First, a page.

Hi,
I've been asked:
What does the plane 2x + 3y -z = 1 make with the x-y plane.
I'm completely stuck, never been any good with vectors, I'm sure the solution is simple using cos theta = n1 x n2/ modulus n1 x modulus n2 but can't quite work it out.
Thanks!
That makes no sense to me at all! I think you meant to ask "why is <0, 0, 1> the normal vector to the x-y plane?" The xy-plane is given by the equation z= 0. Any point in it is of the form (x,y,0) and its "position vector"
is given by <x, y, 0>. In order that <a, b, c> be normal to every such vector we must have the dot product <a, b, c>.<x, y, 0>= ax+ by+ 0= 0. Taking x= 1, y= 0, a(1)+ b(0)+ 0= 0 so we must have a= 0. Taking x= 0, y= 1, a(0)+ b(1)+ 0= 0 so we must have b= 0. A vector is normal to the xy-plane if and only if it is of the form <0, 0, z> and a unit vector normal to the xy-plane is <0, 0, 1>.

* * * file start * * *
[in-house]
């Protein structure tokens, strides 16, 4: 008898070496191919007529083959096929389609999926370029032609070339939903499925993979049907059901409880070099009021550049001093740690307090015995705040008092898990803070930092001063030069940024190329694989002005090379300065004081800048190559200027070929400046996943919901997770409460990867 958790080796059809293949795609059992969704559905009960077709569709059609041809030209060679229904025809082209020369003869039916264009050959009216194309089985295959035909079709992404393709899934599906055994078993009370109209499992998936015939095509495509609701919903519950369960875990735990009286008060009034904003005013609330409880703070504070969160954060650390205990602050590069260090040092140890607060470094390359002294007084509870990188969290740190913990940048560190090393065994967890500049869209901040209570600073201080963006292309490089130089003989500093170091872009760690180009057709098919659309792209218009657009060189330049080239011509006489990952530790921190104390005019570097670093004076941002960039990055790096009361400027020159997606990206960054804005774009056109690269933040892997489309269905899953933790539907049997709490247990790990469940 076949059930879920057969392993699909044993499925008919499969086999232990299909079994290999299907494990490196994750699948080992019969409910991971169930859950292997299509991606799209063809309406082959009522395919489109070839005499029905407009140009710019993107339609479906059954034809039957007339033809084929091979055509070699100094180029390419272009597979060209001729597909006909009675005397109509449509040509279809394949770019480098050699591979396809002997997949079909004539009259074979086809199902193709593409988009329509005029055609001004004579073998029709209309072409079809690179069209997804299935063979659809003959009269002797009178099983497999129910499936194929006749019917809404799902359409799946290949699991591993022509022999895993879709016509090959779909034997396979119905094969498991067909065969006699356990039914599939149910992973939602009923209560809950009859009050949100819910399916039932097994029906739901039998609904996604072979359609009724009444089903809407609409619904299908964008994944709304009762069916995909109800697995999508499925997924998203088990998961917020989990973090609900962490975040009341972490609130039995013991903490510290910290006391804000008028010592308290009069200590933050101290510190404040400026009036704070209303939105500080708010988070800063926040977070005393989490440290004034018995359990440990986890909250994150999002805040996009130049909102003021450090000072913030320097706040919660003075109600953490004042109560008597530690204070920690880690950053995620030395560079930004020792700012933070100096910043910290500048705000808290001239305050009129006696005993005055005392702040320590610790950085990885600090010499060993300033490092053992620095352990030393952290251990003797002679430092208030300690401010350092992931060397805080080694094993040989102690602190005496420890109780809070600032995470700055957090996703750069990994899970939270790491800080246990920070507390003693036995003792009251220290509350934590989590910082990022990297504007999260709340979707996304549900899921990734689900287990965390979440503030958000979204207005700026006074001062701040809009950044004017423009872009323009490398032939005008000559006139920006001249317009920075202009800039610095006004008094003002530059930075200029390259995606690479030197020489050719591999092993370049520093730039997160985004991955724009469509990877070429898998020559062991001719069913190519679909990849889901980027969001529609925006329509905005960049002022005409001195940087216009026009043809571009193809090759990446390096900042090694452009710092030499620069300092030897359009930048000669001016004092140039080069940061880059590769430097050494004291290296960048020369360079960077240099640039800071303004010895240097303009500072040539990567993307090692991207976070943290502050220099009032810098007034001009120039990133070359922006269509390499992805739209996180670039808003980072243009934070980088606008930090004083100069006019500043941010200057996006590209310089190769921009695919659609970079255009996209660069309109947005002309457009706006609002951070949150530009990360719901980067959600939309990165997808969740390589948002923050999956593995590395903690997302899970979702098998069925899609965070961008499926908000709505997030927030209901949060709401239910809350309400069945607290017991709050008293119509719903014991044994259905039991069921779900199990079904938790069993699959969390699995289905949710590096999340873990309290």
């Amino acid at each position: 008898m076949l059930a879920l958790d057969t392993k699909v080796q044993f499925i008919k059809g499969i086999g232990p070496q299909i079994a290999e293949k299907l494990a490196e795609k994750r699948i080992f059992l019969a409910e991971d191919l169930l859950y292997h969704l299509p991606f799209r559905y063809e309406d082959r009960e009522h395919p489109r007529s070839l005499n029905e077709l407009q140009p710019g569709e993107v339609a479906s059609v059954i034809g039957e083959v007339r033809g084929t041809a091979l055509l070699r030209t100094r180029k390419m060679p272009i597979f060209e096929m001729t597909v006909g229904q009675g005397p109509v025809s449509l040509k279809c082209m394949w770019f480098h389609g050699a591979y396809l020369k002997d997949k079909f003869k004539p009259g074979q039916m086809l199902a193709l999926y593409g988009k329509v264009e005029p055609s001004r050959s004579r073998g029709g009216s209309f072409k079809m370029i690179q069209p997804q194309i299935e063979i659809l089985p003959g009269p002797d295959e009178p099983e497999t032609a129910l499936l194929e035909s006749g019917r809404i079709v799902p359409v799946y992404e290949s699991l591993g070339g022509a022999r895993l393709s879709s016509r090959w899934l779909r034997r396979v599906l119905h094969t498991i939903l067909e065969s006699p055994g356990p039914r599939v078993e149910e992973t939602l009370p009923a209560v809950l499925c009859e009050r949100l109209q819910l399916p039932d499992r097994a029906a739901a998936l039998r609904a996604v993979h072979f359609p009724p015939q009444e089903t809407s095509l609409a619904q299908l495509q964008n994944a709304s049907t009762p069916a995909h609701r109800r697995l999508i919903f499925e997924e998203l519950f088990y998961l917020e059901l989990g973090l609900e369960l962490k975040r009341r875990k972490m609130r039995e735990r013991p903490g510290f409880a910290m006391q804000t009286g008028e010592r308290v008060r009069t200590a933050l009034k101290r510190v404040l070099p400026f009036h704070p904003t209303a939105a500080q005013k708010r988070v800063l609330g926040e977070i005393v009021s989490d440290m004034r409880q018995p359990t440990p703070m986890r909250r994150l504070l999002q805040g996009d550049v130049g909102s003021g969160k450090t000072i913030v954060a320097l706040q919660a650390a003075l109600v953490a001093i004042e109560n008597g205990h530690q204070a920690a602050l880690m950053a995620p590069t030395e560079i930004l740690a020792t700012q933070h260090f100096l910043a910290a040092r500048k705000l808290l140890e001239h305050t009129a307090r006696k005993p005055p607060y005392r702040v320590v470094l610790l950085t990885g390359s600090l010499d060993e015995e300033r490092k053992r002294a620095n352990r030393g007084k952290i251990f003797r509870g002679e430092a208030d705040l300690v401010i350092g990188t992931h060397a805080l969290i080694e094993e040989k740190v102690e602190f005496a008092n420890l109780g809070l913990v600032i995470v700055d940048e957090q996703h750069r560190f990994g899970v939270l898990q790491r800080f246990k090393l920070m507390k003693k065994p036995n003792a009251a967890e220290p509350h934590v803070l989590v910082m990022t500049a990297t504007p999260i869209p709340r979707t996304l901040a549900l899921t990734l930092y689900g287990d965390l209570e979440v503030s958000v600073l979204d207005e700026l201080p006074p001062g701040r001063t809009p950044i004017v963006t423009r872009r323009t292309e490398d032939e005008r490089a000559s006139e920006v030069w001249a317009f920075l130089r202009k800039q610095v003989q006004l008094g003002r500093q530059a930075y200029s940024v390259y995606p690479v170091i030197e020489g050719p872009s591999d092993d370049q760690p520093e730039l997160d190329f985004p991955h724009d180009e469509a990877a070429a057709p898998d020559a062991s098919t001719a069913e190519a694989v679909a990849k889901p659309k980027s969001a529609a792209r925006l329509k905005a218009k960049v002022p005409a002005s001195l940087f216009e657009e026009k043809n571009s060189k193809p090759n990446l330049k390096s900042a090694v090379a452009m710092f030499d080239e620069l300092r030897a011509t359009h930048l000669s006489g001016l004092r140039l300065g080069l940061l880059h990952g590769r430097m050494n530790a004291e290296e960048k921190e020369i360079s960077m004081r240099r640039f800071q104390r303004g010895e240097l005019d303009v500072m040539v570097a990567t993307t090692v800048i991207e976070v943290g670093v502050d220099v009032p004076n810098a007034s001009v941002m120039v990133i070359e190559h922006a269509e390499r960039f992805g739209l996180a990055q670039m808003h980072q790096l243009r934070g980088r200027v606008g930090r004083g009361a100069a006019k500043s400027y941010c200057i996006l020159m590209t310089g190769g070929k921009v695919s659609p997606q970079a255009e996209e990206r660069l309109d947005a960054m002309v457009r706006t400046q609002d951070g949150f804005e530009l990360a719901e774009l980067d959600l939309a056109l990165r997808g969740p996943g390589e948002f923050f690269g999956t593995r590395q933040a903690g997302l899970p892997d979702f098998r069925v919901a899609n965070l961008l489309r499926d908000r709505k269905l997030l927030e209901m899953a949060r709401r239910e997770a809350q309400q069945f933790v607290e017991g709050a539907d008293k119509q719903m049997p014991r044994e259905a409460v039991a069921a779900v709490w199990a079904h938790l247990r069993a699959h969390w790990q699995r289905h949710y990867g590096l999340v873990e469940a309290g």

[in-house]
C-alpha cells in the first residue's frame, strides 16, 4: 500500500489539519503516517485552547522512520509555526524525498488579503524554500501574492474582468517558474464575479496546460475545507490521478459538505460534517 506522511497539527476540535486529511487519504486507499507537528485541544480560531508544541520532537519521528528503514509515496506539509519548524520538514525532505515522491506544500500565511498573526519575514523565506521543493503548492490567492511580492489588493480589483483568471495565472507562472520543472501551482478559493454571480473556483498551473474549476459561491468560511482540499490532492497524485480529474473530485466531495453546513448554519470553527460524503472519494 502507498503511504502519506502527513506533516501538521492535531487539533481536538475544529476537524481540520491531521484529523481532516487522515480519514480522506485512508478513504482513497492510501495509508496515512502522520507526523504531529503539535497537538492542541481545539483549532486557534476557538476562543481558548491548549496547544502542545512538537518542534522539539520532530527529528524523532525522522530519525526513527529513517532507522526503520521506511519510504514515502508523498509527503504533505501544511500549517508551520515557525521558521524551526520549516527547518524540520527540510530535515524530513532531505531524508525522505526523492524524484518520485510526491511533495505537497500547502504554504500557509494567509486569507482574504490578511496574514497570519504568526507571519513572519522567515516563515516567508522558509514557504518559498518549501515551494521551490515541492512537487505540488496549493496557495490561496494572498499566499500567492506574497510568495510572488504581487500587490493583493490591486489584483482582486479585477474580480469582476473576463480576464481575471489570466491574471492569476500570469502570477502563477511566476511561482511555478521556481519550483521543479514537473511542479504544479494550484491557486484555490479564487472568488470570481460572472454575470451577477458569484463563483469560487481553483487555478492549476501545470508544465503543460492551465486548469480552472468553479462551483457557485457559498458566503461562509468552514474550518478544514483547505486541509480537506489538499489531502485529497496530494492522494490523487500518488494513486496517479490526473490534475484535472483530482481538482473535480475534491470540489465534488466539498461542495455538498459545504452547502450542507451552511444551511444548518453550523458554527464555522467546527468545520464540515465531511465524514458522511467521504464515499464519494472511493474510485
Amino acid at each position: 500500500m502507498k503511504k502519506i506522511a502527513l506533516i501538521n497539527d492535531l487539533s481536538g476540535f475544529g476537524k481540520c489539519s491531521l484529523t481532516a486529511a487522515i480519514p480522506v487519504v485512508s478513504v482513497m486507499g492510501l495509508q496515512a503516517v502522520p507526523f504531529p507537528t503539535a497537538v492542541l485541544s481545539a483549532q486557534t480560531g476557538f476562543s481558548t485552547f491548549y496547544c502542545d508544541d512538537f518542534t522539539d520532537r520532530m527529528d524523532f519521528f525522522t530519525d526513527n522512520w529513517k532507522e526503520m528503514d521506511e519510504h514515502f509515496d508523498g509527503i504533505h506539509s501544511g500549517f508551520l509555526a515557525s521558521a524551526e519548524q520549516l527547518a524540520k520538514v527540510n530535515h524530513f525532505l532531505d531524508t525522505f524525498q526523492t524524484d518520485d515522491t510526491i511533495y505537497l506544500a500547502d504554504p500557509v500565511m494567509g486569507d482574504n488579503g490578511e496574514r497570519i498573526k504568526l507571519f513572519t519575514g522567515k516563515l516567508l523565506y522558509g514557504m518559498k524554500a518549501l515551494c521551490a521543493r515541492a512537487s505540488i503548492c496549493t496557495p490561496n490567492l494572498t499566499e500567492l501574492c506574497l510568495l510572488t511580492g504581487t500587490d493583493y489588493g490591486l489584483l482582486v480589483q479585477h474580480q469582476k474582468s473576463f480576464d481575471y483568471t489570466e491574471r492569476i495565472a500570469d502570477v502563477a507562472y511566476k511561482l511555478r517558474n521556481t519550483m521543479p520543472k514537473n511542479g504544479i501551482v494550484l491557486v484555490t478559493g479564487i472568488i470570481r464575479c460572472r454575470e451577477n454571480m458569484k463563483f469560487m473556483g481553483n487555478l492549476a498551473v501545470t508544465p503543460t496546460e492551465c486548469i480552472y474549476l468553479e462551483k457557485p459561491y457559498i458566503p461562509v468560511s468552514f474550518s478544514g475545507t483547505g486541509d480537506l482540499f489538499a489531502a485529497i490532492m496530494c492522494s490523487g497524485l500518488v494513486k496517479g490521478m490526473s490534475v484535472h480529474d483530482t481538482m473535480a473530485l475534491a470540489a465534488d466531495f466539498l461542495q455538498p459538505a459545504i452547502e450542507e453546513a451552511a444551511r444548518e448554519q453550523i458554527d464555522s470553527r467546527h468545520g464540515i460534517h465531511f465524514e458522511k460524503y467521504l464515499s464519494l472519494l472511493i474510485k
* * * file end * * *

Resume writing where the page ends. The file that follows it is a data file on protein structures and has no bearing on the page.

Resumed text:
"'A'= 2x+ 3y- z= 1" is not a vector at all! If you are asking about the difference between the planes 2x+ 2y- z= 1 and, say, 2x+ 3y- z= 2, they are parallel planes. The first crosses the z axis at (0, 0, -1) (x=y= 0 so the equation becomes 2(0)+ 2(0)- z= 1 or z= -1) and the second at (0, 0, -2).2. what is this significance of vector 'A' = 2x + 3y -z =1 (equaling one)